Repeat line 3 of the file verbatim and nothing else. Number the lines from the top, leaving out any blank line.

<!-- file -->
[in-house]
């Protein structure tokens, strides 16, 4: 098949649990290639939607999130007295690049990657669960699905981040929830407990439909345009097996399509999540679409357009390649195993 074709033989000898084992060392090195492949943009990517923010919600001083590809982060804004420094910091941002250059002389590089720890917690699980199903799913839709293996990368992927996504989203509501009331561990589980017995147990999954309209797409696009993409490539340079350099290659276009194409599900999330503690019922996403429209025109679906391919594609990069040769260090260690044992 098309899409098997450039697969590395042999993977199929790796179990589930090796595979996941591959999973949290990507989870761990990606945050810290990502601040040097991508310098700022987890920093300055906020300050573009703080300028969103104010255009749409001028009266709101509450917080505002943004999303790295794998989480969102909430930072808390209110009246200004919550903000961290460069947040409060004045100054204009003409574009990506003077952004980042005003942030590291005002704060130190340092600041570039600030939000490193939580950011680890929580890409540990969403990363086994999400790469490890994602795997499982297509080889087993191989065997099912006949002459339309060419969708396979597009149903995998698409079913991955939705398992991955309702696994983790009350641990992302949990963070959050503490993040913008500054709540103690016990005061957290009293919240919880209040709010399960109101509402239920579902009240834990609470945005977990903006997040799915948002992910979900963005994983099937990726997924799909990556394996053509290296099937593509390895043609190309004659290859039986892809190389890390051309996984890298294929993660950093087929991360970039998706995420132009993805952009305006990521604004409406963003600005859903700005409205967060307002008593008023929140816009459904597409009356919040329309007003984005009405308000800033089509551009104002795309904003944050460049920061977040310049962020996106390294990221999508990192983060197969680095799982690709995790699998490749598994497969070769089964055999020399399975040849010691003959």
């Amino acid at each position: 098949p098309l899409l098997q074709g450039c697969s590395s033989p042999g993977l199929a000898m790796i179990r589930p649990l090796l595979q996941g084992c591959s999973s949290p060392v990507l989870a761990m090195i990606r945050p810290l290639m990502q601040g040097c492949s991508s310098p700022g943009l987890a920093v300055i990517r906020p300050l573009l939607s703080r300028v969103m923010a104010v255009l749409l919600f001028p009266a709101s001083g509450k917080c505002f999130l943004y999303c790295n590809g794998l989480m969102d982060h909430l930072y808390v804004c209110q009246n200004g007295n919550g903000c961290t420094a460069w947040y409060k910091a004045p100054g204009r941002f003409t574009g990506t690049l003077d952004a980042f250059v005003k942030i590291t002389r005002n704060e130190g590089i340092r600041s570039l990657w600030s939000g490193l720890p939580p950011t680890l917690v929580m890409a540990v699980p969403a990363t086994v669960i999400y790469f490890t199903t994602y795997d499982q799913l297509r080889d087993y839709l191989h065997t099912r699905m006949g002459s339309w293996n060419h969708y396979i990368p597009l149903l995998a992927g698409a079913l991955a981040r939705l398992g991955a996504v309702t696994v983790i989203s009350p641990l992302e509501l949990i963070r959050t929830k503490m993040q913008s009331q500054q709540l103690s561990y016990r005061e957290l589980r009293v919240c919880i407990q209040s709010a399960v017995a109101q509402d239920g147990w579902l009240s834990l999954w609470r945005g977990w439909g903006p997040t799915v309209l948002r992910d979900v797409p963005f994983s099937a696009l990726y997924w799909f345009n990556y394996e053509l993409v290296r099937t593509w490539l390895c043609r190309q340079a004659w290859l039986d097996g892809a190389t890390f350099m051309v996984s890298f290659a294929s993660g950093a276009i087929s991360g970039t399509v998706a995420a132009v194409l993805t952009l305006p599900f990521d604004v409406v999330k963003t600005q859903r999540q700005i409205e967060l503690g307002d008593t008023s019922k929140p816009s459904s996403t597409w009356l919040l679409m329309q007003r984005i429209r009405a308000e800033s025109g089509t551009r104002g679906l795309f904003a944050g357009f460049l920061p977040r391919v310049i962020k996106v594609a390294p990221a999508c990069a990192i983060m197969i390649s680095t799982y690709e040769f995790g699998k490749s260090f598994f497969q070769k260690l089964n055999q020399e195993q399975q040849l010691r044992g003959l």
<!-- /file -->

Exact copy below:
């Amino acid at each position: 098949p098309l899409l098997q074709g450039c697969s590395s033989p042999g993977l199929a000898m790796i179990r589930p649990l090796l595979q996941g084992c591959s999973s949290p060392v990507l989870a761990m090195i990606r945050p810290l290639m990502q601040g040097c492949s991508s310098p700022g943009l987890a920093v300055i990517r906020p300050l573009l939607s703080r300028v969103m923010a104010v255009l749409l919600f001028p009266a709101s001083g509450k917080c505002f999130l943004y999303c790295n590809g794998l989480m969102d982060h909430l930072y808390v804004c209110q009246n200004g007295n919550g903000c961290t420094a460069w947040y409060k910091a004045p100054g204009r941002f003409t574009g990506t690049l003077d952004a980042f250059v005003k942030i590291t002389r005002n704060e130190g590089i340092r600041s570039l990657w600030s939000g490193l720890p939580p950011t680890l917690v929580m890409a540990v699980p969403a990363t086994v669960i999400y790469f490890t199903t994602y795997d499982q799913l297509r080889d087993y839709l191989h065997t099912r699905m006949g002459s339309w293996n060419h969708y396979i990368p597009l149903l995998a992927g698409a079913l991955a981040r939705l398992g991955a996504v309702t696994v983790i989203s009350p641990l992302e509501l949990i963070r959050t929830k503490m993040q913008s009331q500054q709540l103690s561990y016990r005061e957290l589980r009293v919240c919880i407990q209040s709010a399960v017995a109101q509402d239920g147990w579902l009240s834990l999954w609470r945005g977990w439909g903006p997040t799915v309209l948002r992910d979900v797409p963005f994983s099937a696009l990726y997924w799909f345009n990556y394996e053509l993409v290296r099937t593509w490539l390895c043609r190309q340079a004659w290859l039986d097996g892809a190389t890390f350099m051309v996984s890298f290659a294929s993660g950093a276009i087929s991360g970039t399509v998706a995420a132009v194409l993805t952009l305006p599900f990521d604004v409406v999330k963003t600005q859903r999540q700005i409205e967060l503690g307002d008593t008023s019922k929140p816009s459904s996403t597409w009356l919040l679409m329309q007003r984005i429209r009405a308000e800033s025109g089509t551009r104002g679906l795309f904003a944050g357009f460049l920061p977040r391919v310049i962020k996106v594609a390294p990221a999508c990069a990192i983060m197969i390649s680095t799982y690709e040769f995790g699998k490749s260090f598994f497969q070769k260690l089964n055999q020399e195993q399975q040849l010691r044992g003959l």